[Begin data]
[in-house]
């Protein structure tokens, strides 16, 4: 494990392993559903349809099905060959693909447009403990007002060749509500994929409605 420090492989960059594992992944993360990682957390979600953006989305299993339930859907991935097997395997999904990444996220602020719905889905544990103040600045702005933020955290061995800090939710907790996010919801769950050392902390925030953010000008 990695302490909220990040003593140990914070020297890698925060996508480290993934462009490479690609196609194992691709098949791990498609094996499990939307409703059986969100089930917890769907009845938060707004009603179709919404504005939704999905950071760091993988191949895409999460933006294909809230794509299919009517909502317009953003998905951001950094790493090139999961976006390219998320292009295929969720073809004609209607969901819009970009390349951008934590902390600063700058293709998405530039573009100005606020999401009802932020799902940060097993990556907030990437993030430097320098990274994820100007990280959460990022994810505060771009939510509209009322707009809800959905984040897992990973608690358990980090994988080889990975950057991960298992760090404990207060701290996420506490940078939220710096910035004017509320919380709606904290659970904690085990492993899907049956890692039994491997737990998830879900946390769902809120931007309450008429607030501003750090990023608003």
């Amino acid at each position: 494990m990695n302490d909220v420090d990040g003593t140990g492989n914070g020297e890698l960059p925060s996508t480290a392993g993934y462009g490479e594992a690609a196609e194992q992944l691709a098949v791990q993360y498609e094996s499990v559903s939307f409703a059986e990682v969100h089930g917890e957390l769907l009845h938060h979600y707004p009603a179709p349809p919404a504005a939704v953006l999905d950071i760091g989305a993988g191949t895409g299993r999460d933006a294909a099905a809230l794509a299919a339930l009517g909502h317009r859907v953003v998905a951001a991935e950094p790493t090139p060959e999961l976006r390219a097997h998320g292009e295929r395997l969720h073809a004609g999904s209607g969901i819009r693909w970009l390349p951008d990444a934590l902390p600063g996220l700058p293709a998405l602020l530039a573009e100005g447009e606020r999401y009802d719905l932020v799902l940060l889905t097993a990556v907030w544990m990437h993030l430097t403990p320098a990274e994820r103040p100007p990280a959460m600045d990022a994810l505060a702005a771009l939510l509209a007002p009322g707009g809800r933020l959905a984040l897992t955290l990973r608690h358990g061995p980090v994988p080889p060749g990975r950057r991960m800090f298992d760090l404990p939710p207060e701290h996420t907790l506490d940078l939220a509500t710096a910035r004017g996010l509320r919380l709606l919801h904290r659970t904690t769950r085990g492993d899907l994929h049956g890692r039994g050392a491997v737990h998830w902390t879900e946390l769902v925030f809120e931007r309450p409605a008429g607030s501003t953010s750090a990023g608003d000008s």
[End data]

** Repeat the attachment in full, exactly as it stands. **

[in-house]
């Protein structure tokens, strides 16, 4: 494990392993559903349809099905060959693909447009403990007002060749509500994929409605 420090492989960059594992992944993360990682957390979600953006989305299993339930859907991935097997395997999904990444996220602020719905889905544990103040600045702005933020955290061995800090939710907790996010919801769950050392902390925030953010000008 990695302490909220990040003593140990914070020297890698925060996508480290993934462009490479690609196609194992691709098949791990498609094996499990939307409703059986969100089930917890769907009845938060707004009603179709919404504005939704999905950071760091993988191949895409999460933006294909809230794509299919009517909502317009953003998905951001950094790493090139999961976006390219998320292009295929969720073809004609209607969901819009970009390349951008934590902390600063700058293709998405530039573009100005606020999401009802932020799902940060097993990556907030990437993030430097320098990274994820100007990280959460990022994810505060771009939510509209009322707009809800959905984040897992990973608690358990980090994988080889990975950057991960298992760090404990207060701290996420506490940078939220710096910035004017509320919380709606904290659970904690085990492993899907049956890692039994491997737990998830879900946390769902809120931007309450008429607030501003750090990023608003």
């Amino acid at each position: 494990m990695n302490d909220v420090d990040g003593t140990g492989n914070g020297e890698l960059p925060s996508t480290a392993g993934y462009g490479e594992a690609a196609e194992q992944l691709a098949v791990q993360y498609e094996s499990v559903s939307f409703a059986e990682v969100h089930g917890e957390l769907l009845h938060h979600y707004p009603a179709p349809p919404a504005a939704v953006l999905d950071i760091g989305a993988g191949t895409g299993r999460d933006a294909a099905a809230l794509a299919a339930l009517g909502h317009r859907v953003v998905a951001a991935e950094p790493t090139p060959e999961l976006r390219a097997h998320g292009e295929r395997l969720h073809a004609g999904s209607g969901i819009r693909w970009l390349p951008d990444a934590l902390p600063g996220l700058p293709a998405l602020l530039a573009e100005g447009e606020r999401y009802d719905l932020v799902l940060l889905t097993a990556v907030w544990m990437h993030l430097t403990p320098a990274e994820r103040p100007p990280a959460m600045d990022a994810l505060a702005a771009l939510l509209a007002p009322g707009g809800r933020l959905a984040l897992t955290l990973r608690h358990g061995p980090v994988p080889p060749g990975r950057r991960m800090f298992d760090l404990p939710p207060e701290h996420t907790l506490d940078l939220a509500t710096a910035r004017g996010l509320r919380l709606l919801h904290r659970t904690t769950r085990g492993d899907l994929h049956g890692r039994g050392a491997v737990h998830w902390t879900e946390l769902v925030f809120e931007r309450p409605a008429g607030s501003t953010s750090a990023g608003d000008s």